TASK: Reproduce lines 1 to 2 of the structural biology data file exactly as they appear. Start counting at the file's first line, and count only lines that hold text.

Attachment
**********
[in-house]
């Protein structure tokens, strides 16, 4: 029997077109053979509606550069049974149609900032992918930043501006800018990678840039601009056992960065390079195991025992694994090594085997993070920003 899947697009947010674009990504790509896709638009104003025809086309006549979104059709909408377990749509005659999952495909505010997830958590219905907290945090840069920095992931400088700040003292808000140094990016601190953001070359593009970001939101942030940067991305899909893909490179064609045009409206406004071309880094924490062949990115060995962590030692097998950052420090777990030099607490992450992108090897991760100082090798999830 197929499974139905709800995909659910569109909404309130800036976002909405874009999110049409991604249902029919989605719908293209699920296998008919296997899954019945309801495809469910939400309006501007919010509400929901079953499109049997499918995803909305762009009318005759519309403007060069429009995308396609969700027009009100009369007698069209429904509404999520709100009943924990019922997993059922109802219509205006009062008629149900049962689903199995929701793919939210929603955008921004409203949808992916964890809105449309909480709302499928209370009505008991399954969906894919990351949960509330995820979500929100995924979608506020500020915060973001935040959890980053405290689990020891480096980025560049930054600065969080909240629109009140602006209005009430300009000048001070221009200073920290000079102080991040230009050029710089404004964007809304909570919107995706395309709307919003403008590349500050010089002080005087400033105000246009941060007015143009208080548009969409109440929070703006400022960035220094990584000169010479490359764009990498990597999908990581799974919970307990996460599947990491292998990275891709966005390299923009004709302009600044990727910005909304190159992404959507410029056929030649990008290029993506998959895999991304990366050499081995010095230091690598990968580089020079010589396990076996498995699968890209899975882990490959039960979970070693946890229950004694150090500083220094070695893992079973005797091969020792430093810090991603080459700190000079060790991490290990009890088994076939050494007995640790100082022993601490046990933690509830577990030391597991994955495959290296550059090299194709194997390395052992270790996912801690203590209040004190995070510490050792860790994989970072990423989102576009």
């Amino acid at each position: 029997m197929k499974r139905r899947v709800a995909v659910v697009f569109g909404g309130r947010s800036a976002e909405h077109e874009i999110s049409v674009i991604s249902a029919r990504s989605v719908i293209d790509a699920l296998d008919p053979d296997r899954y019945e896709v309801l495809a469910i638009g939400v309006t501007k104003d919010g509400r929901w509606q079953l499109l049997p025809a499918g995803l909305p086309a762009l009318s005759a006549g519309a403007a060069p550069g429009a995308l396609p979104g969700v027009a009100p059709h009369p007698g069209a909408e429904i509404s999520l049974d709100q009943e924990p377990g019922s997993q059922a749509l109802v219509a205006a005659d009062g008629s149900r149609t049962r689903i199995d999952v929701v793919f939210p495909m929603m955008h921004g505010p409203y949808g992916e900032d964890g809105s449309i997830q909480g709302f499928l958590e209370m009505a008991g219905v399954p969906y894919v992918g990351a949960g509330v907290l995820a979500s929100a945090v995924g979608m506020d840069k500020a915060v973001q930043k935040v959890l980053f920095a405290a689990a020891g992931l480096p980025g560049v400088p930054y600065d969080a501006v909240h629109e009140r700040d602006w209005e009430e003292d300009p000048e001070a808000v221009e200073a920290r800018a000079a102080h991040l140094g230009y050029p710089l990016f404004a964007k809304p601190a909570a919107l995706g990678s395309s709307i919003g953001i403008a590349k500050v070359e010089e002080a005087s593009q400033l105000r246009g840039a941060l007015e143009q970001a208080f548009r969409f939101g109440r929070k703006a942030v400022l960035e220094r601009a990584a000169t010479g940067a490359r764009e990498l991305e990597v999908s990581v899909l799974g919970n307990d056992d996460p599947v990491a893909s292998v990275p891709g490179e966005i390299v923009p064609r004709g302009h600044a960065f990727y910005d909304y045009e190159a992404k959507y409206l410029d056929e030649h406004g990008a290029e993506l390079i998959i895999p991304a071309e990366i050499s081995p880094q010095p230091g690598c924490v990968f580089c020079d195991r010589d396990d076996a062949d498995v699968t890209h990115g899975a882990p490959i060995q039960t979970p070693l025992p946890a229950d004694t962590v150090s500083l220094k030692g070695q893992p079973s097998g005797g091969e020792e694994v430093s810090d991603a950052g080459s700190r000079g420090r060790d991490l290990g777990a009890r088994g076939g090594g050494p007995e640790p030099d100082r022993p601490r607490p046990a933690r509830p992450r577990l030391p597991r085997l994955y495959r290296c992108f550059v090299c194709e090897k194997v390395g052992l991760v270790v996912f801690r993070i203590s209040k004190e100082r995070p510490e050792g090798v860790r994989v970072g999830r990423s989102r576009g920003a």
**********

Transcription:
[in-house]
């Protein structure tokens, strides 16, 4: 029997077109053979509606550069049974149609900032992918930043501006800018990678840039601009056992960065390079195991025992694994090594085997993070920003 899947697009947010674009990504790509896709638009104003025809086309006549979104059709909408377990749509005659999952495909505010997830958590219905907290945090840069920095992931400088700040003292808000140094990016601190953001070359593009970001939101942030940067991305899909893909490179064609045009409206406004071309880094924490062949990115060995962590030692097998950052420090777990030099607490992450992108090897991760100082090798999830 197929499974139905709800995909659910569109909404309130800036976002909405874009999110049409991604249902029919989605719908293209699920296998008919296997899954019945309801495809469910939400309006501007919010509400929901079953499109049997499918995803909305762009009318005759519309403007060069429009995308396609969700027009009100009369007698069209429904509404999520709100009943924990019922997993059922109802219509205006009062008629149900049962689903199995929701793919939210929603955008921004409203949808992916964890809105449309909480709302499928209370009505008991399954969906894919990351949960509330995820979500929100995924979608506020500020915060973001935040959890980053405290689990020891480096980025560049930054600065969080909240629109009140602006209005009430300009000048001070221009200073920290000079102080991040230009050029710089404004964007809304909570919107995706395309709307919003403008590349500050010089002080005087400033105000246009941060007015143009208080548009969409109440929070703006400022960035220094990584000169010479490359764009990498990597999908990581799974919970307990996460599947990491292998990275891709966005390299923009004709302009600044990727910005909304190159992404959507410029056929030649990008290029993506998959895999991304990366050499081995010095230091690598990968580089020079010589396990076996498995699968890209899975882990490959039960979970070693946890229950004694150090500083220094070695893992079973005797091969020792430093810090991603080459700190000079060790991490290990009890088994076939050494007995640790100082022993601490046990933690509830577990030391597991994955495959290296550059090299194709194997390395052992270790996912801690203590209040004190995070510490050792860790994989970072990423989102576009």